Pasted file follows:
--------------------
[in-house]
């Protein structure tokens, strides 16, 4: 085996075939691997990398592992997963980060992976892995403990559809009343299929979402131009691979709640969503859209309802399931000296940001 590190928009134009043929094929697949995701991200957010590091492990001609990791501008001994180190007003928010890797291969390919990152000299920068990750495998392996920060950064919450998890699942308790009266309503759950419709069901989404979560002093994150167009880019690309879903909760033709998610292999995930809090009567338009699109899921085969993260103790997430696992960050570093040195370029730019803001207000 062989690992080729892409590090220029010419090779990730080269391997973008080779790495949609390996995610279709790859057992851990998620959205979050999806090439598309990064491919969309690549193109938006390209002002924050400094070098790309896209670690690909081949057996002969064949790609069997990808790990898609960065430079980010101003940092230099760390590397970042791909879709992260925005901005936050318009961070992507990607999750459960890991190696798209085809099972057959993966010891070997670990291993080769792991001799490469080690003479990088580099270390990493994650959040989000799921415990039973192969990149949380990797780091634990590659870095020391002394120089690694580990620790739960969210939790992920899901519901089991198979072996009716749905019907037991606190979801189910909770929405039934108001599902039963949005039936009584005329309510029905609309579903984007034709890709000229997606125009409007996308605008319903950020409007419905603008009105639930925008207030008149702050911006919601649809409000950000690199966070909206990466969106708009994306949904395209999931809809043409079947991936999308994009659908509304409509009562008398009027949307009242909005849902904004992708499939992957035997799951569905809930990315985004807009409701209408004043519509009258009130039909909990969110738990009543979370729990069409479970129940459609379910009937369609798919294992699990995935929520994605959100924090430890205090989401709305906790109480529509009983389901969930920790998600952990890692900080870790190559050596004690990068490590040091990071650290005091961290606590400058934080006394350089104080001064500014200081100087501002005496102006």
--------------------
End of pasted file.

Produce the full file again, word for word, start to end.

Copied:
[in-house]
């Protein structure tokens, strides 16, 4: 085996075939691997990398592992997963980060992976892995403990559809009343299929979402131009691979709640969503859209309802399931000296940001 590190928009134009043929094929697949995701991200957010590091492990001609990791501008001994180190007003928010890797291969390919990152000299920068990750495998392996920060950064919450998890699942308790009266309503759950419709069901989404979560002093994150167009880019690309879903909760033709998610292999995930809090009567338009699109899921085969993260103790997430696992960050570093040195370029730019803001207000 062989690992080729892409590090220029010419090779990730080269391997973008080779790495949609390996995610279709790859057992851990998620959205979050999806090439598309990064491919969309690549193109938006390209002002924050400094070098790309896209670690690909081949057996002969064949790609069997990808790990898609960065430079980010101003940092230099760390590397970042791909879709992260925005901005936050318009961070992507990607999750459960890991190696798209085809099972057959993966010891070997670990291993080769792991001799490469080690003479990088580099270390990493994650959040989000799921415990039973192969990149949380990797780091634990590659870095020391002394120089690694580990620790739960969210939790992920899901519901089991198979072996009716749905019907037991606190979801189910909770929405039934108001599902039963949005039936009584005329309510029905609309579903984007034709890709000229997606125009409007996308605008319903950020409007419905603008009105639930925008207030008149702050911006919601649809409000950000690199966070909206990466969106708009994306949904395209999931809809043409079947991936999308994009659908509304409509009562008398009027949307009242909005849902904004992708499939992957035997799951569905809930990315985004807009409701209408004043519509009258009130039909909990969110738990009543979370729990069409479970129940459609379910009937369609798919294992699990995935929520994605959100924090430890205090989401709305906790109480529509009983389901969930920790998600952990890692900080870790190559050596004690990068490590040091990071650290005091961290606590400058934080006394350089104080001064500014200081100087501002005496102006």